During a visit to the Dartmouth Entrepreneurship (DEN) for Project Period, Dartmouth’s Director of Entrepreneurship,Jamie Coughlin, described innovation and entrepreneurship as THE 21st century skill students must possess as they enter the workforce. Over the past three years, Proctor has taken Jamie’s advice and run with it through the development of new courses in Social Entrepreneurship, Entrepreneurship, the adaptation of existing courses to focus heavily on hands-on innovation projects, and the introduction of semi-annual Innovation Nights to showcase student projects each fall and spring.
When combined withProctor’s off-campus programs, integrated Learning Skills program, and a continued emphasis on project based learning as core to each academic class, this overarching theme of innovation adds an exciting dimension to Proctor’s educational model. On Tuesday evening, Engineering, AP Environmental Science, Physics, and Globalization students demonstrated the confluence of Proctor’s educational model during Proctor’s fourth Innovation Night.
Each class took a slightly different approach to the night with Engineering students sharing their mathematics and construction stories of their rockets prior to next week’s launch and Globalization students embracing a short-term project investigating the geopolitical implications of conspiracy theories.
Following the AP Environmental Science exam, Alan McIntyre’s APES students joined forces with Chris Farrell’s Physics class to embark on a Proctor Energy Innovation competition. Four groups of students investigated unique, renewable energy solutions that could potentially be implemented on Proctor’s campus.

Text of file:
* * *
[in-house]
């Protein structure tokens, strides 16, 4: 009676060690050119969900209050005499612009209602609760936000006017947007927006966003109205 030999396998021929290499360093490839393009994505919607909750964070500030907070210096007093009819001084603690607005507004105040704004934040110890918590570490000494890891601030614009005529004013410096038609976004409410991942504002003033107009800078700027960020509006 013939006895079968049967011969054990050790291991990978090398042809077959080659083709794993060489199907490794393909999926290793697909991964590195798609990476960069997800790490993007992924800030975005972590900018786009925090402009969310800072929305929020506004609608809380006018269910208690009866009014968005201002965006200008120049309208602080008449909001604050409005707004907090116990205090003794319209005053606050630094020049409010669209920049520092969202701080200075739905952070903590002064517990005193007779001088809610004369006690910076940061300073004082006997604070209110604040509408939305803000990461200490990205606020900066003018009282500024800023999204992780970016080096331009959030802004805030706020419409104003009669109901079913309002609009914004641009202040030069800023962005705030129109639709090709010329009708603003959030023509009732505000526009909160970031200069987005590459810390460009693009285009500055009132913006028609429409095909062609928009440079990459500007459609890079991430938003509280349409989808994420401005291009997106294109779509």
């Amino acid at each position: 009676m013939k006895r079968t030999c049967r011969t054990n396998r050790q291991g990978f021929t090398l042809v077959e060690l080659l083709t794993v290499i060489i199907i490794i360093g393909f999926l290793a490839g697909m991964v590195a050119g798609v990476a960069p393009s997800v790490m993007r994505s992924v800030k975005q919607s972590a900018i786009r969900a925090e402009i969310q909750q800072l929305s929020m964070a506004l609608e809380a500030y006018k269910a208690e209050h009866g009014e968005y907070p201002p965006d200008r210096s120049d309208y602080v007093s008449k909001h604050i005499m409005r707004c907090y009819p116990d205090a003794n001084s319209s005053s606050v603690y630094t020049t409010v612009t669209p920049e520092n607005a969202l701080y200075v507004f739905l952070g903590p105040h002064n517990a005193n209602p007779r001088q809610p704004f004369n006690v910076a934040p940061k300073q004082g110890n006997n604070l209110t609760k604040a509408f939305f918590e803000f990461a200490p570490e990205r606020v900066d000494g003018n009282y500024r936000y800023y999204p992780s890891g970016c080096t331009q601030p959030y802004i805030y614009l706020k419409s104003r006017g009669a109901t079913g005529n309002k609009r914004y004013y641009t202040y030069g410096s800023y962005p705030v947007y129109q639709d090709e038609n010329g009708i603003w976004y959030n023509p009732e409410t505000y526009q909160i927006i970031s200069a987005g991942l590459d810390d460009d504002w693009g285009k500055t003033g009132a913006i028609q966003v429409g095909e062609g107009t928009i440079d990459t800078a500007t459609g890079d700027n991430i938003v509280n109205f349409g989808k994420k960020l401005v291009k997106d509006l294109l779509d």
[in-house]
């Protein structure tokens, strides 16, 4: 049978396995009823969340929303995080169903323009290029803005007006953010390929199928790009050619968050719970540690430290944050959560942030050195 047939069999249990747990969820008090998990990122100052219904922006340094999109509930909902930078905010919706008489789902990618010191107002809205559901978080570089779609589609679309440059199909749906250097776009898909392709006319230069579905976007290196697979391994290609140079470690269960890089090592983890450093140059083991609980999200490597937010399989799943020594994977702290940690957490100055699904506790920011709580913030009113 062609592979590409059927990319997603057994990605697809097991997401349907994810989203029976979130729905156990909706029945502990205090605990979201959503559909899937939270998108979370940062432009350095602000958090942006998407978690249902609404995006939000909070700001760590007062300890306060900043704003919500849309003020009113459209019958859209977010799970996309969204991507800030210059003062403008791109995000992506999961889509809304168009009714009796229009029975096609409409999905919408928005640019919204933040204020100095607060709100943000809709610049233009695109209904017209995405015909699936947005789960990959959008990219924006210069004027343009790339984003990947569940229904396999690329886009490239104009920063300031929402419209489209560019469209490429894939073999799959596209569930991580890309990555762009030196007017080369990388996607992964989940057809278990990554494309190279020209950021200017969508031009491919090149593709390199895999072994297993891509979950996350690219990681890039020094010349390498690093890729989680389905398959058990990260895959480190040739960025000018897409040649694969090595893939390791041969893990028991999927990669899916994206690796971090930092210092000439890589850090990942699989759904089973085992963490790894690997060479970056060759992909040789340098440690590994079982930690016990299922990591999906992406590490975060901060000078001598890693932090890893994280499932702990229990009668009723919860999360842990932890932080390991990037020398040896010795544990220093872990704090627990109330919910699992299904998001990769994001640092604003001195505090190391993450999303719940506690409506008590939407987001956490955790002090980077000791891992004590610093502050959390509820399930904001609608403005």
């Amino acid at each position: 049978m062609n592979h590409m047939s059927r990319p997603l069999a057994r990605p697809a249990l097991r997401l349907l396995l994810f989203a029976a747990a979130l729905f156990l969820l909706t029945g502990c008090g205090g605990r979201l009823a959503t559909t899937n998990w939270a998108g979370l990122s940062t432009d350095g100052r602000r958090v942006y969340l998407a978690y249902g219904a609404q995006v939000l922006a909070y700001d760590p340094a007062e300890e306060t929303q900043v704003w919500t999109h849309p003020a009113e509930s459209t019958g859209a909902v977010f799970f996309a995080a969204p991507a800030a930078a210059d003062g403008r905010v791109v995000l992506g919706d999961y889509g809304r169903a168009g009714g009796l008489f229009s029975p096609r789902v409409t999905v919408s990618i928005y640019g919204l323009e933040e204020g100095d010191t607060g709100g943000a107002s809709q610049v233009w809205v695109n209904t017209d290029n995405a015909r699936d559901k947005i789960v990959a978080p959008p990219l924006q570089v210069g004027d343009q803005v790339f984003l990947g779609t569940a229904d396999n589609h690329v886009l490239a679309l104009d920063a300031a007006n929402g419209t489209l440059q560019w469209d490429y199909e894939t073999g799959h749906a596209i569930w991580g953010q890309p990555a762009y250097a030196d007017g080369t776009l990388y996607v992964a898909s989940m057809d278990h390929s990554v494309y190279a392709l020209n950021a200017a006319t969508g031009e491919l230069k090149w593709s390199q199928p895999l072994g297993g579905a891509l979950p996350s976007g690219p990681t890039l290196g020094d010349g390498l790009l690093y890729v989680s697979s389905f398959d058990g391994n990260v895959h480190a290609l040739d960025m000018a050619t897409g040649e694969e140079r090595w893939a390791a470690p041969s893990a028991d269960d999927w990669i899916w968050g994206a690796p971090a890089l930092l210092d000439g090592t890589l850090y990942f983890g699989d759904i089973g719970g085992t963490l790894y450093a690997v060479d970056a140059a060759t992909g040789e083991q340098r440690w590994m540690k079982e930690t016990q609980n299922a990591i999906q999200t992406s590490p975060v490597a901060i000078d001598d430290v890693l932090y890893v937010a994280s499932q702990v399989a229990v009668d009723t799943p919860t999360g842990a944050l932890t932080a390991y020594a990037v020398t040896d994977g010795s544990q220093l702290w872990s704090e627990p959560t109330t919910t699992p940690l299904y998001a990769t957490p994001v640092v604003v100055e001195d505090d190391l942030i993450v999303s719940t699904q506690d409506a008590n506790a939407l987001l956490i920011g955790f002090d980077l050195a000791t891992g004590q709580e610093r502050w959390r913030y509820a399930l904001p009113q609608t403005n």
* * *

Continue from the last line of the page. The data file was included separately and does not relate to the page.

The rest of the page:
A horizontal turbine atop the Proctor Ski Area (two photos above) and a spherical and a vertical turbine design (pictured above) that would sit atop the Fowler Learning Center and other buildings were well-received by guest “Sharks” John Ferris P’10 (Proctor’s COO) and Chair of Proctor’s Buildings and Grounds Committee, Tim Miner P’09. Students even used Proctor's 3D printers in the Tech Lab to print the scaled model of the vertical turbine!
Equally impressive was a student proposal to adopt an evacuated solar hot water system for south-facing dormitories like Burbank East and West (pictured above), and a proposal to use food waste from the local community to fuel a biodigester on campus. While rudimentary in design (they have only been working on the project for the past week), their model (below pictured) demonstrated a thorough understanding of the mechanics of producing energy through a biodigester.
Innovation Night affords an opportunity for students to display their innovative thinking, but is by no means a comprehensive window into project based learning at Proctor. Having a public forum for students to showcase their work provides invaluable feedback mechanisms that significantly enhances the learning process, but if you stroll through campus on any given day (especially gorgeous sunny days like today) you’ll see student learning in action beyond the confines of the classroom.